Presented below are the five poorest-ranked nameplates in the 2020 Initial Quality Study. To help dissect the IQS information, we’ve looked at common complaints posted online to learn what owners are reporting in terms of significant faults. If you don’t see your automotive brand in these two lists, then it resides somewhere in the nebulous middle.
28 – Mercedes-Benz – 202 PP100
In its zeal to introduce younger buyers to the Mercedes-Benz fold, the automaker continues to introduce models that uphold the prestige of the three-pointed star, but at a more accessible price point. That’s why we get cars like the Mercedes-Benz CLA-Class four-door “coupe” and, more recently, the A-Class sedan and hatchback.
With a younger, hip target demographic in mind, the A-Class has been the first to get Mercedes’ new MBUX infotainment system, the one users can rouse with “Hey, Mercedes.” It’s a departure from much of what Mercedes-Benz did previously, and an attempt to offer something fun for the masses. Unfortunately, the cloud-based system doesn’t quite work as advertised and owners can grow flustered. They’ve also noted faulty radar sensors can send false information to activate the auto-braking system unnecessarily.
29 – Volvo – 210 PP100
China-backed Volvo is back in the hunt with its Scalable Product Architecture platform that underpins most of its appealing new models. Long celebrated for their longevity (like the Swedes who build them), Volvo’ reputation for longevity should not be confused with reliability, which is a different kettle of herring.
Unfortunately, new-generation Volvo owners have had to contend with electronic glitches, faulty instrument displays and non-operative door locks. The Sensus console is reportedly slow to respond to commands. Volvo’s automated braking system reportedly may activate at random, which could potentially result in a collision. Drive-E’s fuel-saving auto stop-start system cannot be disabled permanently, a common bungle that generates problem scores that don’t actually reflect a reliability issue.
30 – Audi – 225 PP100
As Volkswagen’s aspirational brand, Audi has been racking up plenty of sales – or, more accurately, leases – with its line of fashion-forward sports sedans and family-friendly SUVs. However, a lot of components are drawn from VW’s parts bins, including the fussy 2.0-L turbocharged four-cylinder engine that’s notorious for consuming oil.
Owners are reporting other types of drivetrain lapses, such as the rough-shifting eight-speed automatic transmission in the popular Q3 sport-ute. Safety system warning lamps can light up erroneously and Audi’s MMI interface controller is prone to locking up. Despite the low ranking, Audi managed to score a segment win for its diminutive A3 sedan in the small premium car category this year.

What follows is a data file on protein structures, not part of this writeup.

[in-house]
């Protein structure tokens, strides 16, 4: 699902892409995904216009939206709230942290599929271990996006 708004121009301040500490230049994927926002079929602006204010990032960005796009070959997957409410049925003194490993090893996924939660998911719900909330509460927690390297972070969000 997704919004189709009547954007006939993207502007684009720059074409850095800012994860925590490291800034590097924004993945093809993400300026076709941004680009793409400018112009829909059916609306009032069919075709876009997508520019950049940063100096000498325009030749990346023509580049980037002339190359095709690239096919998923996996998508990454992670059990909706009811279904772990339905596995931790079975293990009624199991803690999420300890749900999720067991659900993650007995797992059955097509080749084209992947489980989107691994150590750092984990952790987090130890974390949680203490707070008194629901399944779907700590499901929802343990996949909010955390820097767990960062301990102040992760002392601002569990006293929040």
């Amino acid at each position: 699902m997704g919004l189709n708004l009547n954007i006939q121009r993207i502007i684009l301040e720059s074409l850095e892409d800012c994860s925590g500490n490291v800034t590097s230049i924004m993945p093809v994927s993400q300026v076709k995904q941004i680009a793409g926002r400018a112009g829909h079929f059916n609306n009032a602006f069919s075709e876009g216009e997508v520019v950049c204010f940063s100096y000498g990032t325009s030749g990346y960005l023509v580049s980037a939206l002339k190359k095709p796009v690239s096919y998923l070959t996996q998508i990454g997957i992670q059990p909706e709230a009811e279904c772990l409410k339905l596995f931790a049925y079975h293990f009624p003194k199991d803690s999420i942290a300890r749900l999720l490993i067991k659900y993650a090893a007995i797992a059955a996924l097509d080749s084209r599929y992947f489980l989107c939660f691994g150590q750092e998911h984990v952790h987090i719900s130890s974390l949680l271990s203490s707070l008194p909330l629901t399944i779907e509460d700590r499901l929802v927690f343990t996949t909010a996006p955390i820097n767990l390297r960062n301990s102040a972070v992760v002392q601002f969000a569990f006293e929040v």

31 – Land Rover – 228 PP100
In spite of Tata’s best efforts to reduce reliability issues in one of Britain’s best-known exports, Land Rover continues to be dogged by less than flattering assessments by its tony customers. The brand adheres to the LR tradition of exhibiting mechanical faults early in the ownership experience. English electronics can present numerous headaches from blank instrument displays to malfunctioning cameras.
Owners report plenty of Check Engine lights to decode and software upgrades to perform. Sensors may provide faulty information. The entertainment and navigation systems are slow to respond and not intuitive to use. Another old English affliction – water intrusion, sometimes attributable to leaky windshields and sunroofs – can be responsible for electrical snafus throughout the vehicle.
Unranked – Tesla – 250 PP100
Tesla earned the worst score of any automaker rated by J.D. Power this year, with an average of 250 problems per 100 vehicles – a “projected” score given the fact that 1,248 new Tesla owners were surveyed in 35 states where the company was permitted to approach them. Owners of other brands were surveyed nation-wide, so the methodology for Tesla was not consistent.
It’s important to note that Tesla was not punished for its all-electric drivetrains; in fact, owners report Tesla’s electric vehicle systems perform exceedingly well. Surprisingly, the brand struggles with other problems, such as paint quality, wind noise, rattles and body panel fit and finish. Sargent suggests that being a very young company, Tesla hasn’t yet mastered typical assembly issues that other manufacturers perfected years ago.